A few nights ago, you may have been entertained by a multi-faceted, colorful firework display to celebrate the Fourth of July with your family and friends. With each different explosion, no doubt there was someone in the crowd that said, “I liked that one,” and to another explosion someone else said, “Ooh, I liked that one.” Different people value different things, thus we don’t have one single type of firework.
The notion of value is one of the aspects of economic thinking that gets a lot of discussion and is often misunderstood. How is it derived? Who determines what something is worth? A lot of public policy is based on altering prices that “seem too high.” Who determines whether a price is too high, too low, or just right?
The simple answer is: you do, your spouse does, or your neighbor, teacher, friend, mother, etc. In economics, we call this methodological individualism.
The concept of methodological individualism is important for understanding how we value things. I often joke that economists don’t have a lot of friends because they use terms like this.
But really, all this phrase means is that only individuals can make a choice. If we were able to add up all of those individual choices, we could understand how a group chooses certain options.
Who’s Driving Choice?
Firms don’t choose, governments don’t choose, and churches don’t choose. Individuals choose and groups of individuals make up these larger institutions. The influential Austrian economist, Ludwig von Mises writes,
For a social collective has no existence and reality outside of the individual members’ actions.
Choices are relative (you choose between things). My friend and I once had to make a choice about the value of our time. It works the same for the value of goods or services; only you can decide how much a good or service is worth to you. We call this concept subjective value.
In a fallen world dominated by scarcity, the value that we place on items (from toothpaste to life insurance) can only be assessed by the person doing the choosing. I say “tomato,” you say “tuh-mah-toe.” I may spend my money at one store, you at another.
As we discuss in IFWE’s economics curriculum Biblical Foundations for the Economic Way of Thinking,
Markets and trade lead to flourishing because they account for dynamic individual preferences and subjective value. They are the best way to allocate scarce resources to their most highly valued uses.
Circumstances Influence Choices
Have you ever purchased anything on eBay? I have done a lot of shopping on eBay and find that the prices I am willing to pay for items I am interested in (usually children’s clothing for my son) depend on my current situation and priorities. I may be willing to pay more for an outfit if I think it would be perfect for an upcoming family picture than I would if we had no picture scheduled.
One of our questions is, how do we know if a firm has set a price that is “too high”? One way we can know is if people stop purchasing that good and switch to some alternative good or substitute good.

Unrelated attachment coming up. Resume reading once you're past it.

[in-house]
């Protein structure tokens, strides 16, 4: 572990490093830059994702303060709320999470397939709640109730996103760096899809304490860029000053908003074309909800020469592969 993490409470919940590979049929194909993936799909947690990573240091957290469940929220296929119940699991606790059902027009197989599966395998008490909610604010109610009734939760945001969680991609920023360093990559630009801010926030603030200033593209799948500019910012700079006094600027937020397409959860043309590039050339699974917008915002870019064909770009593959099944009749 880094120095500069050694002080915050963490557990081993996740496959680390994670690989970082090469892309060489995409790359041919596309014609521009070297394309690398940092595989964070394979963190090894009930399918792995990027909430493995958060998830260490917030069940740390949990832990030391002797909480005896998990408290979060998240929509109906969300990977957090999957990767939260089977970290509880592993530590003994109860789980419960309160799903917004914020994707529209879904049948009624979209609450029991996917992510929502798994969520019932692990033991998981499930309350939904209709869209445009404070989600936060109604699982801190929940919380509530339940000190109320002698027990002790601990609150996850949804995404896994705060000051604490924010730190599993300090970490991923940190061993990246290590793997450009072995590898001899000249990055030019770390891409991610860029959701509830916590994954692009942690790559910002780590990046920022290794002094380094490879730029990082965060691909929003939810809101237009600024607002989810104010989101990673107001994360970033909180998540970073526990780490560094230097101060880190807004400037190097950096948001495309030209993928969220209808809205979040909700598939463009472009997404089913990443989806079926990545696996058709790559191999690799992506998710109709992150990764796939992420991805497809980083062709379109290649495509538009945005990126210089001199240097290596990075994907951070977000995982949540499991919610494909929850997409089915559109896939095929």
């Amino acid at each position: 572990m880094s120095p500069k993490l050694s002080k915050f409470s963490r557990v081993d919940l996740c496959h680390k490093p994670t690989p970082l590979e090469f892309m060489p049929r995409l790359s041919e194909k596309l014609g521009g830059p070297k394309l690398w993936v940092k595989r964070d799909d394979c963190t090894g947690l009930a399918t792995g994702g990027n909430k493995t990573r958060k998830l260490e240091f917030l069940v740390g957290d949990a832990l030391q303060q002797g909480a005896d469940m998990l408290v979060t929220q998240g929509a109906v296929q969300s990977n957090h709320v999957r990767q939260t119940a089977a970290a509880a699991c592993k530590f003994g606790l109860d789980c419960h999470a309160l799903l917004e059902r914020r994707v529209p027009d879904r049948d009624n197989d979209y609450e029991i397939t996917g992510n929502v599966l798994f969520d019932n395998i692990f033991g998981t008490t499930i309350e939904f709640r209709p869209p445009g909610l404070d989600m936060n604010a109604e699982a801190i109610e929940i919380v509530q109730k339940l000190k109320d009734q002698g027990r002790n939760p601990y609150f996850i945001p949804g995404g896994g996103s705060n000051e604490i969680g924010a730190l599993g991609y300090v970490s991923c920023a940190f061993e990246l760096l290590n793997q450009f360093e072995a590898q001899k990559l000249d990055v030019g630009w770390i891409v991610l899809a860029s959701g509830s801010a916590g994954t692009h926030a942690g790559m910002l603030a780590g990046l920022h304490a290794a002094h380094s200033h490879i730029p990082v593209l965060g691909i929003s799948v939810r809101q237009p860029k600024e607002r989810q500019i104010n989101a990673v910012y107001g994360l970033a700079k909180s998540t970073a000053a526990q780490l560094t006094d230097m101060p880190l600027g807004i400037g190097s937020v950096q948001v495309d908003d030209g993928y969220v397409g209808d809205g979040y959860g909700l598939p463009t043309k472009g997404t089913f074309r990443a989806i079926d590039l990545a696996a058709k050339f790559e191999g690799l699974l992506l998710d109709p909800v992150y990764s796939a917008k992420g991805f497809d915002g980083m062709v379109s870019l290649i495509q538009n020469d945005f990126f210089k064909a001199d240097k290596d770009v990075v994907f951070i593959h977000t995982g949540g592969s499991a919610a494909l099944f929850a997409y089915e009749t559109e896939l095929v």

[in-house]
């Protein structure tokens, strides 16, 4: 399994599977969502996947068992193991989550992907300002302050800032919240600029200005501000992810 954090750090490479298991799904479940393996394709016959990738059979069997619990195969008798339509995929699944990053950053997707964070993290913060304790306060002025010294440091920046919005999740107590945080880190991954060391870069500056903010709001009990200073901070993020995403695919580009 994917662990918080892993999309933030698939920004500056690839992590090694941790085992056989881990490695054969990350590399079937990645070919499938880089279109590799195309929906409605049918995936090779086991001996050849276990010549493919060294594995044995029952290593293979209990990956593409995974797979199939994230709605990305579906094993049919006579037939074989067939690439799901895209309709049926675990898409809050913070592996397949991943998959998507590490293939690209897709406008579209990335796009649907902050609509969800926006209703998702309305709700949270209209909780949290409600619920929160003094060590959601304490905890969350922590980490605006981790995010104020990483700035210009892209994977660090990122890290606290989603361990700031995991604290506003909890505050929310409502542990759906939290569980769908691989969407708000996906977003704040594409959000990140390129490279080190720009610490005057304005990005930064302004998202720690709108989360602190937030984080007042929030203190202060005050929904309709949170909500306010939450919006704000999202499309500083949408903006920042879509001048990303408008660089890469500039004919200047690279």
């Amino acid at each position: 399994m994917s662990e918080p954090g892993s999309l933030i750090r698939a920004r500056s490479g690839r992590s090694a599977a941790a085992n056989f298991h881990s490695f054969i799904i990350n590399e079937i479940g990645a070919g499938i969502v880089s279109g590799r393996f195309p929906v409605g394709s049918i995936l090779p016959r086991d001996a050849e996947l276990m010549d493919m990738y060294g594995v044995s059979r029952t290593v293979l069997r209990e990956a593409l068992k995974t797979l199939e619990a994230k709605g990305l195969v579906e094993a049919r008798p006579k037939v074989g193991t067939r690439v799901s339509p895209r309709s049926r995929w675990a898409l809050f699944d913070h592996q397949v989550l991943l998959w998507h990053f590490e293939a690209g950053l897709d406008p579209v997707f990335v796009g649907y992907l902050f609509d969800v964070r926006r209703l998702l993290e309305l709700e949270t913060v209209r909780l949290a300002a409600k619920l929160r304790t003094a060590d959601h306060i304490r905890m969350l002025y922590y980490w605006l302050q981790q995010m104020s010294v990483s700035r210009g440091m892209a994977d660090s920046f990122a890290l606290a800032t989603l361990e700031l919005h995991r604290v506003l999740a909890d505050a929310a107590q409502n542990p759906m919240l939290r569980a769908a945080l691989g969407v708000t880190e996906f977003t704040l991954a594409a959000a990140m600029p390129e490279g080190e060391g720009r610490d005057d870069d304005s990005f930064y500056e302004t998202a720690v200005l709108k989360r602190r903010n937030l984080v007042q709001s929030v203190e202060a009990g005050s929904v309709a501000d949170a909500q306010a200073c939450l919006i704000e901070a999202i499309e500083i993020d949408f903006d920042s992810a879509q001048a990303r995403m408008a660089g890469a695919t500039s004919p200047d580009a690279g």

For example, if there is a freeze in Florida in the middle of the growing season, oranges are likely to get more expensive. As their price rises, you might decide to purchase fewer oranges and eat another fruit instead. If the price rises too far, you will eventually stop buying oranges all together.
Jay Richards, writes in his book, Indivisible:Restoring Family, Faith, and Freedom Before It’s Too Late,
Economic value is in the eye of the beholder; but the beholder’s eye can be fickle. If you’re taking a cross-country road trip, find yourself desperately hungry, and come to a gas station with the sign out front that says, LAST FOOD AND GAS FOR 120 MILES, you’ll be glad to see a Subway store attached to it. You will value that toasted, foot-long, double-meat club on honey wheat a lot more in that situation than if you were walking around downtown Seattle, where there is a Subway on every third corner.
Value in the Eye of the Beholder
All of this means that value is assessed externally by purchasers, so it has nothing to do with how much it cost to make the item. This misconception is called the labor theory of value.
I would love to be able to charge $500 an hour for each economics class that I teach. I spent a lot of time in school and have lots of student loans, but that is not relevant to the customer. As it turns out, there is more than one person who can teach economics (a good thing!) and this competition in supply drives prices down. What matters is the value of my teaching.
Only when I serve my customers by providing quality teaching will I be able to charge a price that they feel is appropriate.
Subjective value implies that the way we value things can and will change over time. This does not imply that we should be reckless, but rather that we must understand how and why we value one thing over another so that we can make the most intentional and informed choices possible.
In this way, we can be effective stewards of the resources God has given us.
Editor’s Note: Get 25% off IFWE’s high school homeschool curriculum on economics (Biblical Foundations for the Economic Way of Thinking). Use code ECON25 at checkout in the IFWE Bookstore.
Photo credit: Karina Carvalho